The Insurance Distribution Directive (IDD) comes into force in October this year. It is expected to have a wide-ranging impact on the insurance industry, because it fundamentally changes the focus of insurers from products to customers. This requires a radical rethink about how insurers do business. And as companies from around the world, and all industry sectors, are finding, a genuinely customer-centric approach is only really possible by harnessing the power of advanced analytics.
Assessing the impact
IDD is EU legislation that regulates how insurance products are designed and sold. It affects both insurance companies themselves, and intermediaries who sell insurance products, such as brokers. In particular, it sets out what information should be given to customers before they agree on an insurance contract, and provides a code of conduct for business, and rules about transparency. It also clarifies cross-border business rules. Like many EU regulations, the Directive is designed to both improve the protection for consumers, and also make competition fairer, by creating a ‘level playing field’ in insurance.
The Insurance Distribution Directive is designed to both improve the protection for consumers, and also make competition fairer, by creating a ‘level playing field’ in insurance. Learn more by listening to this webinar in Italian.
The main impact of the directive is likely to be in three areas: customer centrality, processes and technologies, and people. The regulations emphasise the importance of focusing on customers, and their characteristics and needs. This applies to both creating and distributing products. It also, however, applies after sales and in monitoring customers. It is very useful to measure the degree of satisfaction, and seek out customer feedback, because this can both help to address any immediate issues with products, and also be used to improve the development and distribution processes for all your products.
Customer-centrality, in turn, will drive changes to factors internal to insurers, including processes and technologies and people. Improving the customer focus is likely to lead to ongoing improvements in communication between company, agents and customers. This, in turn, will provide more information that can be used to improve processes and technologies — and therefore provide a better customer service and improved products, in a virtuous circle. People are clearly an essential and fundamental element in the path to the adoption of the directive. It is, after all, people who interact with customers, design products and improve processes. They are therefore central to improving the efficiency of collaboration and communication with customers, and therefore improving the customer focus.
All three elements are part of the change and must be considered together.
Delivering the directive
Analytics is essential to delivering a customer-centric organisation. What, though, does that mean in practice? It is easiest to think about this over the analytics life cycle, covering Data, Discover and Deploy.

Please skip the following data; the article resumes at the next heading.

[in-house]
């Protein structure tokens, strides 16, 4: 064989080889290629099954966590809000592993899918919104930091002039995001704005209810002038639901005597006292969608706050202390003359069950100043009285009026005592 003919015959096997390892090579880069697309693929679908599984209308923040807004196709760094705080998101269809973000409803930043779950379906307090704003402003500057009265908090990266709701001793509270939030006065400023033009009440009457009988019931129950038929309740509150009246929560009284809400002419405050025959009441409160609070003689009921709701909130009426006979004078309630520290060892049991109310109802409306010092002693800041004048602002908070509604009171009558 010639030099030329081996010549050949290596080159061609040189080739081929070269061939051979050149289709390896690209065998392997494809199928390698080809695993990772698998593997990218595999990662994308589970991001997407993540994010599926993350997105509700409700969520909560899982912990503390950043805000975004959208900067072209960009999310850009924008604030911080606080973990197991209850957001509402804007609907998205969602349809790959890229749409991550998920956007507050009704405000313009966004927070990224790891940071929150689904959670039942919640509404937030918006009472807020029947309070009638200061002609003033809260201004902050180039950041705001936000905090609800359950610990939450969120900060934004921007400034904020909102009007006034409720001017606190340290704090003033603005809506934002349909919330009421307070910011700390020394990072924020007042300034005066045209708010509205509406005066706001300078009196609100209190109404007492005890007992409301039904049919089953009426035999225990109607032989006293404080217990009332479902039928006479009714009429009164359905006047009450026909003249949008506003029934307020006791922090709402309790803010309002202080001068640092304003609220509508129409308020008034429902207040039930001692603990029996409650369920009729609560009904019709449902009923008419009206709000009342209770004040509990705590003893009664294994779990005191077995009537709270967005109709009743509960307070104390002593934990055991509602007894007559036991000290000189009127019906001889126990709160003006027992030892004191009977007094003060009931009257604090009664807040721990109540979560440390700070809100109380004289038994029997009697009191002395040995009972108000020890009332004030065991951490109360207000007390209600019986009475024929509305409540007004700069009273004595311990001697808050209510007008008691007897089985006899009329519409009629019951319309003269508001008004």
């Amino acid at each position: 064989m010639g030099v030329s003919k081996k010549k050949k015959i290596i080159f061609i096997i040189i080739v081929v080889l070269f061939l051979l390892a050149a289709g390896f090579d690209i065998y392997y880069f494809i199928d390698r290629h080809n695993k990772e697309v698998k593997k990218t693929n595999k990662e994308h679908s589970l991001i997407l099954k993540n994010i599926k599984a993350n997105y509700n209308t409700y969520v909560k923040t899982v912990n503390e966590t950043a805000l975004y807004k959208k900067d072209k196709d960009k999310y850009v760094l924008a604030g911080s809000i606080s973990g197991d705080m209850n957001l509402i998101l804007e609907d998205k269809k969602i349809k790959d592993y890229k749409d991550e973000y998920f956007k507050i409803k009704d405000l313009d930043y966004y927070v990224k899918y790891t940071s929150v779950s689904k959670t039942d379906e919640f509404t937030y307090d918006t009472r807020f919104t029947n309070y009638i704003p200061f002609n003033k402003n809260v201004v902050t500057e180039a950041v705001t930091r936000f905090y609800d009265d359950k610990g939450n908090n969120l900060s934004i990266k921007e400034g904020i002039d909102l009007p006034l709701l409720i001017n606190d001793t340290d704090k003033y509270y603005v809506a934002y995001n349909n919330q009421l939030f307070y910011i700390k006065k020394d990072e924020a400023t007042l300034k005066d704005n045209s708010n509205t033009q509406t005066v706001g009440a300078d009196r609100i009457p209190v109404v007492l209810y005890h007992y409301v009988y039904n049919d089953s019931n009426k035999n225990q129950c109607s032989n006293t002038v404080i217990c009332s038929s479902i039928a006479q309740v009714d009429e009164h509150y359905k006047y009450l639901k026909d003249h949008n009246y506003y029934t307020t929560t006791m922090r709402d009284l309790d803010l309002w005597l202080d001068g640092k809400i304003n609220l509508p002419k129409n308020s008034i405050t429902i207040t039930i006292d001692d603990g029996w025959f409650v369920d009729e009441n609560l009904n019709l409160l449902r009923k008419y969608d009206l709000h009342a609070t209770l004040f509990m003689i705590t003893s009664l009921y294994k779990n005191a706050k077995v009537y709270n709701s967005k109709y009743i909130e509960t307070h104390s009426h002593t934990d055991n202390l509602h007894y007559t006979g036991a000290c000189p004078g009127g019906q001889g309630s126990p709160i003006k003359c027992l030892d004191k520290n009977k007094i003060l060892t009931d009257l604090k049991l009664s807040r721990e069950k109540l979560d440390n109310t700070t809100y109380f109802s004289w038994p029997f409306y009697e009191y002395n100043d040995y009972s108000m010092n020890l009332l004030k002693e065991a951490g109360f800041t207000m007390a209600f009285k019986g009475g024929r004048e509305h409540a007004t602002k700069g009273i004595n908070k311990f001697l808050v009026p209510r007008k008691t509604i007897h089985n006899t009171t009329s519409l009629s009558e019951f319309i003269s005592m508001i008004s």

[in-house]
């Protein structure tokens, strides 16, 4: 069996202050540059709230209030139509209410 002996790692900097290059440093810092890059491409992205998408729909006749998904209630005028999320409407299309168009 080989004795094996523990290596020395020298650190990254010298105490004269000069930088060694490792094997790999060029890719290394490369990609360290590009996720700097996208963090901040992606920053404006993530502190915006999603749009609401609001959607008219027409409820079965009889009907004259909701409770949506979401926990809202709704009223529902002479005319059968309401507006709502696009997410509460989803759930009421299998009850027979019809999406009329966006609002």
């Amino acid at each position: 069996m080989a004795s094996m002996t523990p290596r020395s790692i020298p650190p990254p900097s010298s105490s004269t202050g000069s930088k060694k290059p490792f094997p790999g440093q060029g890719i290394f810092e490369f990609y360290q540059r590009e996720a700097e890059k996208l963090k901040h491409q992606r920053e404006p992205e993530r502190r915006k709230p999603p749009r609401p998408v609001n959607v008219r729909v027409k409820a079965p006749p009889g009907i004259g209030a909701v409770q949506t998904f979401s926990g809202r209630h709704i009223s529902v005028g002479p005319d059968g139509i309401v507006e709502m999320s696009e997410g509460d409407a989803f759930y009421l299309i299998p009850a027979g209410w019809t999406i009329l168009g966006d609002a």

First, data. As far as a cycle can be said to start in one particular place, the analytics life cycle starts with data. To be customer-centric, you need to understand your customers, and to do that, you need data. You will already be collecting some, but you are likely to need more, and particularly from different types of sources, including both structured and unstructured data. Data may be obtained from a wide range of sources, including formal questionnaires, such as customer satisfaction surveys and gamification questionnaires, external suppliers and unstructured data from customer interactions with call centres, feedback from agents and analysis of complaints. Although more data is likely to be good, it is also worth considering which data will be most useful, and focusing on that.
The second stage of the analytics life cycle, Discover, is the exploration of the data, to enable you to discover insights. Machine learning and analytical models are essential for extracting value in this way, because they allow you to profile your customers effectively, and also provide simulations and scenario analysis as you test new products.
Finally, the deployment stage is the point where you apply your insights to the business, and use them to improve decisions. This requires tools to help with decisions, whether for staff in the call centre or via the web channel. The tools need to integrate business rules and the output from analytical models to ensure that the best possible response is given to customers in real time. These tools include the ability to make a ‘next best offer’ in response to the customer reaction.
A new partnership
Delivering a customer-centric and data-driven organisation requires both tools and people. Analytics models cannot deliver on insights alone, and neither can people manage without the insights from analytics. Insurers need to develop effective partnerships between people and processes, to ensure that customers are at the heart of their business.